The Times has published on its website an article by Carter-Ruck senior partner Andrew Stephenson concerning the government’s proposed changes to litigation funding and their potential impact on access to justice.


‘One law for the rich’
by Andrew Stephenson

In the final days of the Labour Government, last year an attempt was made to rush through Parliament a Statutory Instrument to reduce the maximum success fee recoverable in “no win, no fee” cases from 100% to 10% of the lawyers’ charges. The Merits Committee in the House of Lords expressed reservations with this proposal “on the grounds that it may imperfectly achieve its object”. The provisions were criticised in debate in the House of Lords and finally baulked at the committee stage in the House of Commons. Those who opposed the measure were not seeking to defend existing practice; it was widely accepted that there was a case for reform. The objection to the Statutory Instrument was that it risked causing greater injustice in some cases than it would remedy in others.

Obscurely tucked away in the Legal Aid, Sentencing and Punishment of Offenders Bill presently before Parliament are proposals to amend the Courts and Legal Services Act 1990 which are equally open to objection.

1. “Success” fees for lawyers acting on a “no win, no fee” basis under Conditional Fee Agreements (CFAs) will no longer be recoverable from an opponent, but be limited to a percentage of the damages awarded.

Where claims are contested, lawyers who offer CFAs take on the risk that they will be paid nothing for their services. If it becomes uneconomic for them to accept this risk, individuals who do not have the means to pay the lawyers as the case proceeds will be left unrepresented. If the percentage of damages allowed is too high, claimants will be deprived of a substantial part of the compensation to which they are entitled; if it is too low, the lawyers will not accept the risk. In either event, lawyers would only be willing to act on a CFA for claimants if the anticipated amount of damages is very large; and lawyers will not be willing to act on a CFA for defendants at all.

2. Parties to litigation in certain cases will not be able to recover the cost of “After the Event” (ATE) insurance.

ATE insurance is taken out, usually by claimants, so that the litigant is covered if he loses the case and an order for costs is made against him. Without insurance, litigants may risk losing all that they own. ATE insurance is expensive, because of the level of costs of a contested case, and the risk the insurer takes. If the cost of insurance is not recoverable, in effect it would also have to come out of the compensation to which the claimant is entitled; that is if, by then, there is any left.

In media-related cases (defamation and breach of privacy) the amount of the award of damages is notoriously difficult to predict. Besides which, the priority for most claimants in these cases is not the money, but to obtain an apology or to prevent publication of material. Although, on rare occasions, six-figure awards of damages have been upheld in defamation cases, most cases are settled for far less than this. In Naomi Campbell’s contested privacy case, which went up to the House of Lords, the damages awarded to her were £3,500. Given the risks involved, this would plainly not be a sufficient sum for any lawyer to contemplate acting for a claimant on a CFA, or for a claimant to contemplate seeking ATE insurance, if the success fee and the cost of insurance have to be financed out of the damages.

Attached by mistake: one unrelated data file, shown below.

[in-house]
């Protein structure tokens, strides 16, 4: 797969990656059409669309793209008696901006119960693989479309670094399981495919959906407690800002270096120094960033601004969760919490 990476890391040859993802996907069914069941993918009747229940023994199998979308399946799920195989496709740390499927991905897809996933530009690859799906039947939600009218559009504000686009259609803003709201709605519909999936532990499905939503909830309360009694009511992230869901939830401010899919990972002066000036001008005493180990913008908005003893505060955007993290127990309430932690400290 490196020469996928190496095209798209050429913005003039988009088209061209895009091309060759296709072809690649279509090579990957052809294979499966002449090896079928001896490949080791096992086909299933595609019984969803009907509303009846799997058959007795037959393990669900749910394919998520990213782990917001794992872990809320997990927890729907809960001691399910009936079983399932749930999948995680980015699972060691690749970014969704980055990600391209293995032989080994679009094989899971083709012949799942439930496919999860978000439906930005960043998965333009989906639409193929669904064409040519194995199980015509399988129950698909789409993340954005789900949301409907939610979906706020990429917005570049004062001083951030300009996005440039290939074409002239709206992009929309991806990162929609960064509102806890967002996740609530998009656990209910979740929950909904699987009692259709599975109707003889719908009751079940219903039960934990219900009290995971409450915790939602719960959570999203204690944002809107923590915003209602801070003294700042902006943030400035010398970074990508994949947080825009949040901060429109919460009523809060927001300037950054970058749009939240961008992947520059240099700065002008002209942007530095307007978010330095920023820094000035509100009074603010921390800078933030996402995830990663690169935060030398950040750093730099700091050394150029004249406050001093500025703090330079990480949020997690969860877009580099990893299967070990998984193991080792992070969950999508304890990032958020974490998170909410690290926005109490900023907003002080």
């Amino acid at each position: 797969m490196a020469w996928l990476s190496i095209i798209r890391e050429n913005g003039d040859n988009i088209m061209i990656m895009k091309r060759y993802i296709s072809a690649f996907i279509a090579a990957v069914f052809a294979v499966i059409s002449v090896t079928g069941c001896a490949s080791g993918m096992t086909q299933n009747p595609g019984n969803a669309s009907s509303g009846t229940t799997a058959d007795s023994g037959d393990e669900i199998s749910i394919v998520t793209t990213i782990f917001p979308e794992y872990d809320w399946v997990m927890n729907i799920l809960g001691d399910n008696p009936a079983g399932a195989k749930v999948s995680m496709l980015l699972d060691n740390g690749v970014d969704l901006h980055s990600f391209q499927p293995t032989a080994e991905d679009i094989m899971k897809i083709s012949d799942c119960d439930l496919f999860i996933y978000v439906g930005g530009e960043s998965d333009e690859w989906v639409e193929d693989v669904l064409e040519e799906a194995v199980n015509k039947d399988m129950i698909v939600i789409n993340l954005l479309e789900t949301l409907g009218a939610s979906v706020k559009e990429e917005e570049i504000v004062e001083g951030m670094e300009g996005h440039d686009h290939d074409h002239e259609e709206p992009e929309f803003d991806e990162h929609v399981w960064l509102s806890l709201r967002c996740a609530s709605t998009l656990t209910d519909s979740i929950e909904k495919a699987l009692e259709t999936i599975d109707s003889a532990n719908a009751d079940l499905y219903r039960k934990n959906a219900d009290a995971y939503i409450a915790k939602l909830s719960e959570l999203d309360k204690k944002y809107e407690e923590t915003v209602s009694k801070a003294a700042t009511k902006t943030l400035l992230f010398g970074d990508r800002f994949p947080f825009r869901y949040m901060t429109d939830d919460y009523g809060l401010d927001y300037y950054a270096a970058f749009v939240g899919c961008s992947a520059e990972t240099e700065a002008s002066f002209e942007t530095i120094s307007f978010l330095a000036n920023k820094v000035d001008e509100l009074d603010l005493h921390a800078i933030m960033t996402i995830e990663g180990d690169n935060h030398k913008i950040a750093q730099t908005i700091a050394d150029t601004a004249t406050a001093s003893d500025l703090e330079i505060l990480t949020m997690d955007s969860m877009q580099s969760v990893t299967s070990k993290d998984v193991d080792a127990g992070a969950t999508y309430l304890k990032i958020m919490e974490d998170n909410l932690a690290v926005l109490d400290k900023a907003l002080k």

Nor is it just media-related cases where the problem will arise. My firm, for example, deals with cases where individuals have been mis-sold investment plans, pension products and the like. In some cases the losses suffered may not in themselves be large, when compared with the cost of contested High Court litigation; they can nevertheless be devastating for the individual, for whom the investment may constitute a major part of his life-savings.

It is the availability of CFAs which has enabled individuals to assert their legal rights against wealthy, powerful organisations. People like Kate and Gerry McCann, and Parameswaran Subramayan, the Tamil hunger striker, have been able to defend their reputations against serious libels. Simon Singh, who was sued by the British Chiropractic Association and Henrik Thomsen, the Danish professor sued in London by the US, UK and Norwegian GE Healthcare companies, are two who have benefitted from CFAs in the defence of their freedom of expression. If the provisions of the Legal Aid, Sentencing and Punishment of Offenders Bill were to become law, it is doubtful that in future lawyers will be willing to act in these cases.

Access to justice is itself a fundamental right. It demands that litigants must have a clear, practical and effective opportunity to present their cases before a court. There is wide agreement that the cost of litigation in this country is too high, but the problem will not even begin to be solved by adjusting the rules of recoverability of costs. This latest proposal is not the answer. What it will do, without question, is work to the advantage of those with the deeper pockets, who are able to afford the best legal representation.

Andrew Stephenson
Partner, Carter-Ruck
(acted for Henrik Thomsen)
6 September 2011

The above was published on The Times website on 8 September 2011

Additional Reading
Read the article on the Times’ website
Henrik Thomsen case
Kate and Gerry McCann case
Parameswaran Subramanyam case

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